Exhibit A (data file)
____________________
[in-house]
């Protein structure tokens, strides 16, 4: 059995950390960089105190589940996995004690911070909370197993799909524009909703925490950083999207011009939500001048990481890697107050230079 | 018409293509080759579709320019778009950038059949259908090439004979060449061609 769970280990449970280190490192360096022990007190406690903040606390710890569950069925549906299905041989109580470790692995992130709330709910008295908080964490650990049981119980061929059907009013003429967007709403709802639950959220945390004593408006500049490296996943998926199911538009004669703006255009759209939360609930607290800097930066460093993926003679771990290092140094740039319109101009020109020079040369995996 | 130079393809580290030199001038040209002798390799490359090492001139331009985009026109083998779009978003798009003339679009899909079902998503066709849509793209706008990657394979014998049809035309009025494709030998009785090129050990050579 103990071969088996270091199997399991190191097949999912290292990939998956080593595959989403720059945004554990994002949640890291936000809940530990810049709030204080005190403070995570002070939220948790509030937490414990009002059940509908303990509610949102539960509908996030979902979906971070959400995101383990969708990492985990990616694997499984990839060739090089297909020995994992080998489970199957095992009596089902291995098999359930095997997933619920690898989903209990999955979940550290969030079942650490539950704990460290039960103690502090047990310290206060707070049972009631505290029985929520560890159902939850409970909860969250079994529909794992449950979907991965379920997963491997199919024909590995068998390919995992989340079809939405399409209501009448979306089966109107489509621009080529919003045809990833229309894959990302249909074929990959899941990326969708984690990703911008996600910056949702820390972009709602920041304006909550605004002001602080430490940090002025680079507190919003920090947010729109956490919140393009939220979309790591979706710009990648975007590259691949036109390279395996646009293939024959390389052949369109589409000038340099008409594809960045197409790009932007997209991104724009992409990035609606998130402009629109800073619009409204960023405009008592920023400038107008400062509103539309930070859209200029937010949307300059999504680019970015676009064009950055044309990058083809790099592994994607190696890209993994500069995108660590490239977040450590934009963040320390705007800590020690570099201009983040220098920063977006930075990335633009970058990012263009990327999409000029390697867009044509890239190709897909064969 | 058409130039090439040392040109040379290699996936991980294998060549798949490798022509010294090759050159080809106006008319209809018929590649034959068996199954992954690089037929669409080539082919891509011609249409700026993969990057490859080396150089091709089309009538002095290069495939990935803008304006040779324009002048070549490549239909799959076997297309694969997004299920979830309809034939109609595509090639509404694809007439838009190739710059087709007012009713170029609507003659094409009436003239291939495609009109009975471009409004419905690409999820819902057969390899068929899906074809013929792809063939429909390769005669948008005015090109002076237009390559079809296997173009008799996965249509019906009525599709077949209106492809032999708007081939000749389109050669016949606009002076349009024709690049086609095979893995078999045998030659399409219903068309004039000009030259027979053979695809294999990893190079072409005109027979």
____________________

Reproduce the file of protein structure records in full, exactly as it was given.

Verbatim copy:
[in-house]
């Protein structure tokens, strides 16, 4: 059995950390960089105190589940996995004690911070909370197993799909524009909703925490950083999207011009939500001048990481890697107050230079 | 018409293509080759579709320019778009950038059949259908090439004979060449061609 769970280990449970280190490192360096022990007190406690903040606390710890569950069925549906299905041989109580470790692995992130709330709910008295908080964490650990049981119980061929059907009013003429967007709403709802639950959220945390004593408006500049490296996943998926199911538009004669703006255009759209939360609930607290800097930066460093993926003679771990290092140094740039319109101009020109020079040369995996 | 130079393809580290030199001038040209002798390799490359090492001139331009985009026109083998779009978003798009003339679009899909079902998503066709849509793209706008990657394979014998049809035309009025494709030998009785090129050990050579 103990071969088996270091199997399991190191097949999912290292990939998956080593595959989403720059945004554990994002949640890291936000809940530990810049709030204080005190403070995570002070939220948790509030937490414990009002059940509908303990509610949102539960509908996030979902979906971070959400995101383990969708990492985990990616694997499984990839060739090089297909020995994992080998489970199957095992009596089902291995098999359930095997997933619920690898989903209990999955979940550290969030079942650490539950704990460290039960103690502090047990310290206060707070049972009631505290029985929520560890159902939850409970909860969250079994529909794992449950979907991965379920997963491997199919024909590995068998390919995992989340079809939405399409209501009448979306089966109107489509621009080529919003045809990833229309894959990302249909074929990959899941990326969708984690990703911008996600910056949702820390972009709602920041304006909550605004002001602080430490940090002025680079507190919003920090947010729109956490919140393009939220979309790591979706710009990648975007590259691949036109390279395996646009293939024959390389052949369109589409000038340099008409594809960045197409790009932007997209991104724009992409990035609606998130402009629109800073619009409204960023405009008592920023400038107008400062509103539309930070859209200029937010949307300059999504680019970015676009064009950055044309990058083809790099592994994607190696890209993994500069995108660590490239977040450590934009963040320390705007800590020690570099201009983040220098920063977006930075990335633009970058990012263009990327999409000029390697867009044509890239190709897909064969 | 058409130039090439040392040109040379290699996936991980294998060549798949490798022509010294090759050159080809106006008319209809018929590649034959068996199954992954690089037929669409080539082919891509011609249409700026993969990057490859080396150089091709089309009538002095290069495939990935803008304006040779324009002048070549490549239909799959076997297309694969997004299920979830309809034939109609595509090639509404694809007439838009190739710059087709007012009713170029609507003659094409009436003239291939495609009109009975471009409004419905690409999820819902057969390899068929899906074809013929792809063939429909390769005669948008005015090109002076237009390559079809296997173009008799996965249509019906009525599709077949209106492809032999708007081939000749389109050669016949606009002076349009024709690049086609095979893995078999045998030659399409219903068309004039000009030259027979053979695809294999990893190079072409005109027979």